After reviewing Madrid, the Court is not certain the New Mexico Supreme Court intended to create a separate cause of action in such circumstances. Madrid seems to be discussing the availability of emotional-distress damages, rather than a stand-alone cause of action in tort, although it does use terminology referring to a "claim" for such damages. See 923 P.2d at 1162 (noting that a prior case from that court should not have been read to mean that a cause of action for NIED exists in New Mexico "outside of the bystander context . . ."). In any event, the Court agrees that at most, Madrid creates a limited exception to the general rule stated in Castillo.


Based on the foregoing, the Court will rule as follows. First, Plaintiff's motion for reconsideration is conditionally granted, provided that Plaintiff's counsel pays the reasonable costs and attorney's fees incurred by Defendant as a result of counsel's failure to timely submit the excerpts from Dr. Youssef's deposition. Second, should Defendant require a continuance of the trial date to properly prepare for the revived cause of action, upon request of Defendant such a continuance shall be granted. Finally, Defendant's motion for reconsideration will be granted to the extent it addresses Plaintiff's stand-alone claim for NIED, and that claim will be dismissed.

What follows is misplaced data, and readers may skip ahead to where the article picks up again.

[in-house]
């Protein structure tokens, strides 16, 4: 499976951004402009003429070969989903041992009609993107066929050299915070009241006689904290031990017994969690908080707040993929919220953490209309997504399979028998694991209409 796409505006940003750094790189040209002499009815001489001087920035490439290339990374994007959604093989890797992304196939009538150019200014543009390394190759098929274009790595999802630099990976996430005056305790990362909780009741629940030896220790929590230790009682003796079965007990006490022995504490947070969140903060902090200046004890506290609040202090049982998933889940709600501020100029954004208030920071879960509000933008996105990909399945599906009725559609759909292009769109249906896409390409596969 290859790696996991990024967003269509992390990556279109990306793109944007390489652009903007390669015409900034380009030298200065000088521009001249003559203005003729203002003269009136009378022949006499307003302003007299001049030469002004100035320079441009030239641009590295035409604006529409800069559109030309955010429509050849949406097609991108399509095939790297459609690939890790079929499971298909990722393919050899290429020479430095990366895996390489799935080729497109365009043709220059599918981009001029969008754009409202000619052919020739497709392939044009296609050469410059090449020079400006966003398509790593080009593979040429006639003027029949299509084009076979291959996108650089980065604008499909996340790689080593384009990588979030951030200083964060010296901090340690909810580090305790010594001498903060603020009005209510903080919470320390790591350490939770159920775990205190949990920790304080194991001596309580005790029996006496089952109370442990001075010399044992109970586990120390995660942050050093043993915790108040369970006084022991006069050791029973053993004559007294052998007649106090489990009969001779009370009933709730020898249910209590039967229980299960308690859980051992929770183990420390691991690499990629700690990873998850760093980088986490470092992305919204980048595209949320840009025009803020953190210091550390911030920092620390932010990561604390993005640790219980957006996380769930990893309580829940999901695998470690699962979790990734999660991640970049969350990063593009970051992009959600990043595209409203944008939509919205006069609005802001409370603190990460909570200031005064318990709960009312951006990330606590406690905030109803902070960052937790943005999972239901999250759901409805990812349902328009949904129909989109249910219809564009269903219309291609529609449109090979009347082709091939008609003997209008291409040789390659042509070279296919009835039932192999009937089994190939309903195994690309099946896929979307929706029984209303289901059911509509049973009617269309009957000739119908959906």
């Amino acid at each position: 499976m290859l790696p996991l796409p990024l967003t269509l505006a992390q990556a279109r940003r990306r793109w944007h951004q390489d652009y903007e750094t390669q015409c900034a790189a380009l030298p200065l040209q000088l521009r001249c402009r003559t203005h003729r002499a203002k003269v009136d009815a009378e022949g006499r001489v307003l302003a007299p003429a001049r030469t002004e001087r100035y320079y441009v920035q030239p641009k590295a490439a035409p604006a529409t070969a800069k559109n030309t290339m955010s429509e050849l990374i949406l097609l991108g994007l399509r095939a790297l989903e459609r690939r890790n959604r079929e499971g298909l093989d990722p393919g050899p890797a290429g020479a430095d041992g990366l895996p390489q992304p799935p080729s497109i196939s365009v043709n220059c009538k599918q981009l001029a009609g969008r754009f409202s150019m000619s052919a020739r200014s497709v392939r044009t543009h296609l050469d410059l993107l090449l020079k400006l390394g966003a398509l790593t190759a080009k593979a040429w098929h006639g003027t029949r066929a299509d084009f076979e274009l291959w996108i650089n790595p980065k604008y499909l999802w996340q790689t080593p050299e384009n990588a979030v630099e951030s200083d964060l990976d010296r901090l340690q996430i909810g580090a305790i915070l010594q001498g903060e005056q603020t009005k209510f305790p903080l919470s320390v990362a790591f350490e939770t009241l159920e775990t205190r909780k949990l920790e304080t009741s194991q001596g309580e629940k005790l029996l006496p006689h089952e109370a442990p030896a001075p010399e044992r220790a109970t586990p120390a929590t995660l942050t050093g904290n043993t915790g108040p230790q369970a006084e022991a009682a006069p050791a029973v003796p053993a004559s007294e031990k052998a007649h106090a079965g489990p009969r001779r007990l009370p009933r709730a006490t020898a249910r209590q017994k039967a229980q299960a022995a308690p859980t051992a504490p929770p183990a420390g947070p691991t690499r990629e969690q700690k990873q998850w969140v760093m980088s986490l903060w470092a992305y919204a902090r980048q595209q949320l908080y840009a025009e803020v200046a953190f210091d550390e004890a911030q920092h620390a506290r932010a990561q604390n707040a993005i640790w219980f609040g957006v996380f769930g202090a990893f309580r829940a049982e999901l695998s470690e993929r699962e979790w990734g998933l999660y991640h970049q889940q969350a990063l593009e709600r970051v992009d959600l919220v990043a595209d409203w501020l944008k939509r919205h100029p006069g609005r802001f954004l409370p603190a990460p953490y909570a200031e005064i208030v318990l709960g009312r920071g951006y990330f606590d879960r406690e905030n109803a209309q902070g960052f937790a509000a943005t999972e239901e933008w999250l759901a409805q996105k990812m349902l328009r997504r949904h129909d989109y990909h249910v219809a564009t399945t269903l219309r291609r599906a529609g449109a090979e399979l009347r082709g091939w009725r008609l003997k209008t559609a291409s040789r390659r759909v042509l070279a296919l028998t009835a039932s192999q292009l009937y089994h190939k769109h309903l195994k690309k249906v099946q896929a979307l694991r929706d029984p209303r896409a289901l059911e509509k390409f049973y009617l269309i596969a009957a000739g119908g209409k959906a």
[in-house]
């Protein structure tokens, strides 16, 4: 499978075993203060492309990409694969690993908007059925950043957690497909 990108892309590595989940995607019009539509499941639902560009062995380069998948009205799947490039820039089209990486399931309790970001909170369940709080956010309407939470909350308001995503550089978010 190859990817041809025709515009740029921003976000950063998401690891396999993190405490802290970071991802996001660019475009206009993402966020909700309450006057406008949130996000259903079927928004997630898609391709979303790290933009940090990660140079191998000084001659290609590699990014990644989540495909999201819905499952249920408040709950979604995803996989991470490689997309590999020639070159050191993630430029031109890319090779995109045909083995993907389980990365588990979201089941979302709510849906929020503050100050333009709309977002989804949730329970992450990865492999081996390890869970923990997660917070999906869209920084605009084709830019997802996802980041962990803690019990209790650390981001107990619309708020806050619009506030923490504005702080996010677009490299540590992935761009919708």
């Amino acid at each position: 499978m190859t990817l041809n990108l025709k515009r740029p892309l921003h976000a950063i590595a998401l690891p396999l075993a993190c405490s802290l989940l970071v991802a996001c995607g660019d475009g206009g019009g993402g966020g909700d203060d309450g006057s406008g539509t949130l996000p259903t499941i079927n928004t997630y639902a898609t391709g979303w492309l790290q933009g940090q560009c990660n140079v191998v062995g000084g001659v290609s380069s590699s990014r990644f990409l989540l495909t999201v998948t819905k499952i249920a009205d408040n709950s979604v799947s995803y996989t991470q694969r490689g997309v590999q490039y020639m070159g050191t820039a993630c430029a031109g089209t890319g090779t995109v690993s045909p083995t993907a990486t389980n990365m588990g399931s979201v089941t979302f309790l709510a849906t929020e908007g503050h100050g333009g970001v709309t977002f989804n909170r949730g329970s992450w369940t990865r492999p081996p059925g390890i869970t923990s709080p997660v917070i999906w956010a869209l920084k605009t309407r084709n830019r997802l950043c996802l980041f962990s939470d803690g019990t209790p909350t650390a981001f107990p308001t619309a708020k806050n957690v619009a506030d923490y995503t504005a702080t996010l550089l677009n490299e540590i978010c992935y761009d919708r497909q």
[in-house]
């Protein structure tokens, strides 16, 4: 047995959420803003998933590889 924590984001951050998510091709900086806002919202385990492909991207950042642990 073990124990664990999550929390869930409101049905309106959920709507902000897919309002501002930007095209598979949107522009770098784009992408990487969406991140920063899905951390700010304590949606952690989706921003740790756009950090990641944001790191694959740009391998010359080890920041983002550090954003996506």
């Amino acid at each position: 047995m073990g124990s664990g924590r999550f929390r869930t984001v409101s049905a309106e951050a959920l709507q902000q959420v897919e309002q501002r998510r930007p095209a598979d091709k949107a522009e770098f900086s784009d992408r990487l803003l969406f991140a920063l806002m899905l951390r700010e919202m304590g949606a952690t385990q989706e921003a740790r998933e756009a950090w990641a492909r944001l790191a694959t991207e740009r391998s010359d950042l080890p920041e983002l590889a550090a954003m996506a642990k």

The Court expresses no opinion as to whether the fault for that failure should be attributed to Plaintiff's former counsel or his current counsel. Current counsel, who filed the motion for reconsideration and is now the only representative for Plaintiff before this Court, shall be liable for the payment required by this opinion.


A Memorandum Opinion having been filed this date, it is hereby ORDERED that Plaintiff's motion for reconsideration (Doc. 135) be, and hereby is, conditionally GRANTED, under the terms stated in the opinion. It is also ORDERED that Defendant's motion for reconsideration be, and hereby is, GRANTED in part and DENIED in part.